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Pediatria Polska - Polish Journal of Paediatrics
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vol. 94
Original paper

The impact of donor-recipient sex matching on transplant-related complications in children after allogeneic haematopoietic stem cell transplantation – a single-centre, retrospective study

Paweł Kutnik
Agnieszka Kwiatkowska
Dominika Krawczyk
Oliwia Polak
Patryk Jawoszek
Daniel Puchała
Agnieszka Zaucha-Prażmo
Jerzy Kowalczyk

Pediatr Pol 2019; 94 (3): 158-161
Online publish date: 2019/06/28
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Allogeneic haematopoietic stem cell transplantation (HSCT) is a well-established therapeutic option used in the treatment of many malignant and non-malignant disorders [1]. Matched sibling donors (MSD) are considered ideal donors, while matched unrelated donors (MUD) and mismatched family donors (MMFD) are one of the risk factors increasing the incidence of transplant-related complications. However, there are other factors that can increase the risk of post-transplant adverse events. According to numerous studies, there is a correlation between donor sex and increased risk of acute graftversus-host diseases (aGvHD) or sex mismatching between donor and recipient and increased occurrence of chronic graft-versus-host disease (cGvHD) [2, 3]. The majority of those studies were conducted in adult populations, thus the impact of donor sex remains elusive in the paediatric population.
The latest research in the field of transplantation has focused on minor histocompatibility antigens (MiHA), which were reported to drive allo-immune response in graft-versus-host disease (GvHD) [4]. H-Y antigen, which belongs to the MiHA family, encoded on the Y chromosome, was associated with greater risk of GvHD in male recipients with female donor [5], which would explain the previously observed impact of sex mismatching between donor and recipient on transplant success. Contrarily, some studies reported no connection between donor sex and a higher prevalence of adverse events [6].
The aim of this study was to assess the impact of donor-recipient sex mismatching on the incidence of transplant-related complications in children undergoing allogeneic HSCT.


This was a retrospective study approved by the Ethical Committee of the Medical University of Lublin (KE-0254/15/2019). Given the nature of the study, the requirement for obtaining informed consent from each patient was waived.
The study population included 198 patients from the department database, who underwent allogeneic HSCT between 2001 and 2018 in the Department of Paediatric Haematology, Oncology, and Transplantology in Lublin, Poland. Reasons for needing allogenic transplant included: acute lymphoblastic leukaemia – 34.4%; acute myeloid leukaemia – 18.3%; severe aplastic anaemia – 18.3%; severe combined immunodeficiency syndrome – 8.9%; myelodysplastic syndrome – 7.8%; non-Hodgkin lymphoma – 3.9%; inborn errors of metabolism – 3.9%; and primary immunodeficiency disease – 3.9%.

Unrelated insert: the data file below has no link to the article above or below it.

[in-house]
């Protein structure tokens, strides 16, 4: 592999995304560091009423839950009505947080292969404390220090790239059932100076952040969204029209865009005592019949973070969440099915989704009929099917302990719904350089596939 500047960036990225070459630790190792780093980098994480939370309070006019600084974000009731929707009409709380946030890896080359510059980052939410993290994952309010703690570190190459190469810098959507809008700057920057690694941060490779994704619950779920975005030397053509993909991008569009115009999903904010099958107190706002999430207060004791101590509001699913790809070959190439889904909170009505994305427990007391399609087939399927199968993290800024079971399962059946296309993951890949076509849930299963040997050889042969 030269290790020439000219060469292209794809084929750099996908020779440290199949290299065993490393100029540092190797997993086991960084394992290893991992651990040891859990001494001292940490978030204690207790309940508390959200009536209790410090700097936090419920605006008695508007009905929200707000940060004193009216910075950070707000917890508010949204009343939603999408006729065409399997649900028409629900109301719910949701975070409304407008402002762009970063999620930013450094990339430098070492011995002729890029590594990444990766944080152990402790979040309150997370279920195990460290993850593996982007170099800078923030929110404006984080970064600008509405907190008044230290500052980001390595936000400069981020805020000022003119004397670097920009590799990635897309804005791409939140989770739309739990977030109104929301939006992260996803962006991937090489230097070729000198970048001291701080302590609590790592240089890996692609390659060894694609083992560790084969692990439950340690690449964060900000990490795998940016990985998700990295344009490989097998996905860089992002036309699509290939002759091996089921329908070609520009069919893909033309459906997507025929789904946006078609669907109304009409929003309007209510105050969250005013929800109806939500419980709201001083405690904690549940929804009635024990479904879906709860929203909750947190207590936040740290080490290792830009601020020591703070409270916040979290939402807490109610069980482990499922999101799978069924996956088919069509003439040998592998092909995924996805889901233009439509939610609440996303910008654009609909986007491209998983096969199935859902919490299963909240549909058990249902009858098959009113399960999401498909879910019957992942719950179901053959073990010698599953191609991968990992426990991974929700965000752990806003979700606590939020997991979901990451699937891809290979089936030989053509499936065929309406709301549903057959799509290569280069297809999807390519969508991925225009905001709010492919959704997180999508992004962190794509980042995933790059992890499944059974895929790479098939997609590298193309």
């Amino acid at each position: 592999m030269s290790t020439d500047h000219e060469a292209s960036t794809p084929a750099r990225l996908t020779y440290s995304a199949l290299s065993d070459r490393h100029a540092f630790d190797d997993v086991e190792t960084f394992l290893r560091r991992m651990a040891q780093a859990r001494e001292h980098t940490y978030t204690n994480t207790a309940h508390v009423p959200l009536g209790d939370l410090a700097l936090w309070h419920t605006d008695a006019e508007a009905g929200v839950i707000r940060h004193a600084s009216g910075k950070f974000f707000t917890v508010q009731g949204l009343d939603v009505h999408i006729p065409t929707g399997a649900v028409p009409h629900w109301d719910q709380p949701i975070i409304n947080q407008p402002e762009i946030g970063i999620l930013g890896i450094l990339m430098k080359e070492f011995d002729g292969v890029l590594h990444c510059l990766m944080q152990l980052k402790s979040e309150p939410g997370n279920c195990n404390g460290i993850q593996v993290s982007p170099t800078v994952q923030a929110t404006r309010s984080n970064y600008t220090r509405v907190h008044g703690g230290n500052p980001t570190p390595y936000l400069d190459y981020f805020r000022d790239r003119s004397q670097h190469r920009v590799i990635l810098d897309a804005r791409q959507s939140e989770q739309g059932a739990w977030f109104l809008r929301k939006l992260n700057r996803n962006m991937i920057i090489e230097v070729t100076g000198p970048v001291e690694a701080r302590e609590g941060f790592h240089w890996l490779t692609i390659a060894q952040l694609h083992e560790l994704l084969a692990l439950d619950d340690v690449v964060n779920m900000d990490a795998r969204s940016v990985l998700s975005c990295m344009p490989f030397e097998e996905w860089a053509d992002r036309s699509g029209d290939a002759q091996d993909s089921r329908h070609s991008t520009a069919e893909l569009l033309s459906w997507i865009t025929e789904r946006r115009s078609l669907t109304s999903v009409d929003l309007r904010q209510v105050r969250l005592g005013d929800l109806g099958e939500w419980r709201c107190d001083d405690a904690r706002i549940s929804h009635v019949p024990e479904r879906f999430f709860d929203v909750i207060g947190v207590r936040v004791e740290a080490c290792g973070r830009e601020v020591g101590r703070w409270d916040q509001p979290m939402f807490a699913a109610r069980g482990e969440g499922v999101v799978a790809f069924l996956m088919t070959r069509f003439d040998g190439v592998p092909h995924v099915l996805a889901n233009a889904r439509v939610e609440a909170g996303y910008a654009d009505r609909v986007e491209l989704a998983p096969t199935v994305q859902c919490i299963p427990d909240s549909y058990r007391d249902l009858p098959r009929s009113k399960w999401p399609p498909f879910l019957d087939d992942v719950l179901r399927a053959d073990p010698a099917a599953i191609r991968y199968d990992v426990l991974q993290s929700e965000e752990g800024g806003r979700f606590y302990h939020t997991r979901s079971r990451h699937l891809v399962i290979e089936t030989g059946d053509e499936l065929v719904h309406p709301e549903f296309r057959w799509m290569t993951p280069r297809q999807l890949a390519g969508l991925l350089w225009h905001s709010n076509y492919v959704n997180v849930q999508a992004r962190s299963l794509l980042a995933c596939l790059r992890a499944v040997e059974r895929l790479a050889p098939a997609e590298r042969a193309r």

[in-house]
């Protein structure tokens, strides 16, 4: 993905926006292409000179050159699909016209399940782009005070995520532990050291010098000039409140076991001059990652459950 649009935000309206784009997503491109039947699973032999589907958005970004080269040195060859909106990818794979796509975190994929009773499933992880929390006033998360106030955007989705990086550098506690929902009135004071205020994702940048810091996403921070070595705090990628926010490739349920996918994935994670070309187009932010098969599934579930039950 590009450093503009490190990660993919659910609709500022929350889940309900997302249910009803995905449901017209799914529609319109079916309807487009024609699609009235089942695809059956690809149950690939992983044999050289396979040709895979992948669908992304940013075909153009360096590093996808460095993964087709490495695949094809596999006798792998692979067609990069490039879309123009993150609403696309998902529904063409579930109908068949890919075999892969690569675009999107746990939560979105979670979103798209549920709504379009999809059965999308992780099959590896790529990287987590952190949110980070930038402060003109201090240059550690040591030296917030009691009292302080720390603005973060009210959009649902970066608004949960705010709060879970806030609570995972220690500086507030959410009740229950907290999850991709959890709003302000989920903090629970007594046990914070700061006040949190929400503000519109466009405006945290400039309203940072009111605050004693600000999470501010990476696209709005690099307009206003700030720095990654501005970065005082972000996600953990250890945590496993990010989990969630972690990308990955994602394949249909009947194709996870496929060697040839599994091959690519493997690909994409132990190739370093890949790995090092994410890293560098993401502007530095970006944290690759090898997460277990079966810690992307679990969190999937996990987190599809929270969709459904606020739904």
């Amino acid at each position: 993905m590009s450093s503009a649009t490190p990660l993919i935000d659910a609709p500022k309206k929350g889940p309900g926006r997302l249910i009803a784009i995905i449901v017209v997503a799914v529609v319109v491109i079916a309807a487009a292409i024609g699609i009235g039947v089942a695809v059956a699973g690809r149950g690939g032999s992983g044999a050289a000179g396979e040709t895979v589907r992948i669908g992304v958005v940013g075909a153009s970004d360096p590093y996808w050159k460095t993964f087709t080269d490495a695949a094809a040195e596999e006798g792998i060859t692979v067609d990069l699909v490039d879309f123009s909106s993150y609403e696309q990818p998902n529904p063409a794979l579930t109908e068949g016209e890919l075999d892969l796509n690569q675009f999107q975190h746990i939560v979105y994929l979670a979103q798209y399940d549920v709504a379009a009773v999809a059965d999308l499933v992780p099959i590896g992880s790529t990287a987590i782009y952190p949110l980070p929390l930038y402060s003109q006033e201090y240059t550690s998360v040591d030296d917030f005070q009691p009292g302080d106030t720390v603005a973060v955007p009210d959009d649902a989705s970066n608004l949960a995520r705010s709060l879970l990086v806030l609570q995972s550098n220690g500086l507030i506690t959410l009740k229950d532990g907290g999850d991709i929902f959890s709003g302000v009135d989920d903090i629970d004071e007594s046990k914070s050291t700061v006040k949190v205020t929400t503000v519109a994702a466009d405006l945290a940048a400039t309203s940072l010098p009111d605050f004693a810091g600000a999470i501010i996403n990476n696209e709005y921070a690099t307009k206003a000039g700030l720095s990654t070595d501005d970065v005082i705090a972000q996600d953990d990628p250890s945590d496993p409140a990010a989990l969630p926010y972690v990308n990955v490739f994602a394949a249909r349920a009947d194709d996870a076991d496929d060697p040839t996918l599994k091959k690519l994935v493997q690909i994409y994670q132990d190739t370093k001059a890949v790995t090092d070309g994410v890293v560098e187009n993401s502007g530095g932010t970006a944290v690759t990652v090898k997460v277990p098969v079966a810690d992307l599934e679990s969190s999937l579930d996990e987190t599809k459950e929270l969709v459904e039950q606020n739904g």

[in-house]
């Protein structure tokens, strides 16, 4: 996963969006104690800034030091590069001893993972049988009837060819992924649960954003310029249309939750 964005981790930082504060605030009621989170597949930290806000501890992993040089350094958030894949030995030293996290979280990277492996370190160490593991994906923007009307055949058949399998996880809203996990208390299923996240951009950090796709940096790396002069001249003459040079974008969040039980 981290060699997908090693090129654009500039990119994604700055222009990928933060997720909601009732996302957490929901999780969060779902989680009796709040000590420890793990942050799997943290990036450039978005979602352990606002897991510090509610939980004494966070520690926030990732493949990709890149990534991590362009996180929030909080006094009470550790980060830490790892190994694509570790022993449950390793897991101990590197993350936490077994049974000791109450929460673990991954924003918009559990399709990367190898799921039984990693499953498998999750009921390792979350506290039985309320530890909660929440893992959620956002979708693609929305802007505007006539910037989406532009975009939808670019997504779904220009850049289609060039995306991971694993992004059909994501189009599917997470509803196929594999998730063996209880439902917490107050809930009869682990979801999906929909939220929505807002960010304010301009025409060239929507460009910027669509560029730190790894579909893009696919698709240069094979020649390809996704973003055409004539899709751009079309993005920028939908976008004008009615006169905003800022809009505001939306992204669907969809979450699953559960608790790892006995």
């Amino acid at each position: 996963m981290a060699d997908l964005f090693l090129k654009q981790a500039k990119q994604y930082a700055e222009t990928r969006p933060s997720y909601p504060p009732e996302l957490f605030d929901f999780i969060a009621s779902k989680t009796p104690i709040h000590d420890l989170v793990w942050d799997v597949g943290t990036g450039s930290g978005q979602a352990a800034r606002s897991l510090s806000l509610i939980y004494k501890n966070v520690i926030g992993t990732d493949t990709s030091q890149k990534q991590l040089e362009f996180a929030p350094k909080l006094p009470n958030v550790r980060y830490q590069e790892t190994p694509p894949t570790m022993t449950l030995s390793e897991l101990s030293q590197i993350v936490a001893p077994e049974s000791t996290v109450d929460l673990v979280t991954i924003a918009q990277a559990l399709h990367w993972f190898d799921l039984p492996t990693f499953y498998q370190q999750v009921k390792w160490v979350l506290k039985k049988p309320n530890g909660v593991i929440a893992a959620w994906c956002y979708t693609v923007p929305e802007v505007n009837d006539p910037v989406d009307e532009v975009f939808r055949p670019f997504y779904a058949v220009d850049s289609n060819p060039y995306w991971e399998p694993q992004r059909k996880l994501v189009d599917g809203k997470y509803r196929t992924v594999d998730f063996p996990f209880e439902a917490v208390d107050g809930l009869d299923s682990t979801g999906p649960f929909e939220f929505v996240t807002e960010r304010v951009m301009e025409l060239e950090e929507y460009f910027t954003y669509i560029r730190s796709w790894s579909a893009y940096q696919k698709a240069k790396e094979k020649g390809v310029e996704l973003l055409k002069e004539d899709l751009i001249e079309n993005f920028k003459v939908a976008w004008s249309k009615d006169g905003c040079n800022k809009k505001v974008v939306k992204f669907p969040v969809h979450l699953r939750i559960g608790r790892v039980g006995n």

The prophylaxis, diagnosis, and management of GvHD was provided according to the EBMT guidelines and centre procedures. The MSD patients received cyclosporin alone or in combination with methotrexate. The MUD patients received anti-thymocyte globulin as T-cell depletion. MMFD patients received ex-vivo T-cell depleted grafts.


Patients treated with HSCT were divided into four groups according to the gender of the donor: female donor – female recipient (F-F), female donor – male recipient (F-M), male donor – female recipient (M-F), and male donor – male recipient (M-M) groups. Patients characteristics are presented in Table 1. The median follow-up was 12 months.
The endpoints of the study were the occurrence rates of complications and included: acute graft-versus-host disease, chronic graft-versus-host disease, hepatic venoocclusive disease (VOD), renal failure, bleedings, cytomegaly virus infection (CMV), Epstein-Barr infection (EBV), and fungal infection.


Statistic data was collected in Microsoft Excel spreadsheets (Microsoft, Redmond, WA, USA). Descriptive statistics are presented as median, minimums, and maximums for continuous variables and number with frequencies for categorical variables. Categorical variables are presented as the number of patients in which the complication occurred and frequencies in percentages (in brackets) and were analysed using the χ2 test. All statistical calculations were performed using Statistica 13.3 (StatSoft Inc., Tulsa, OK, USA).


Figure 1 presents absolute risks of aGvHD. The X-axis shows group populations: F-F, F-M, M-M, and M-F groups. Absolute risks are presented as frequencies in each group on the Y-axis. There were no statistically significant differences in occurrence of aGvHD across the groups. The number of patients who developed aGvHD were as follows: F-F 8 (21.1%), F-M 10 (23.2%), M-M 21 (31.2%), and M-F 17 (32.1%), p-value = 0.53.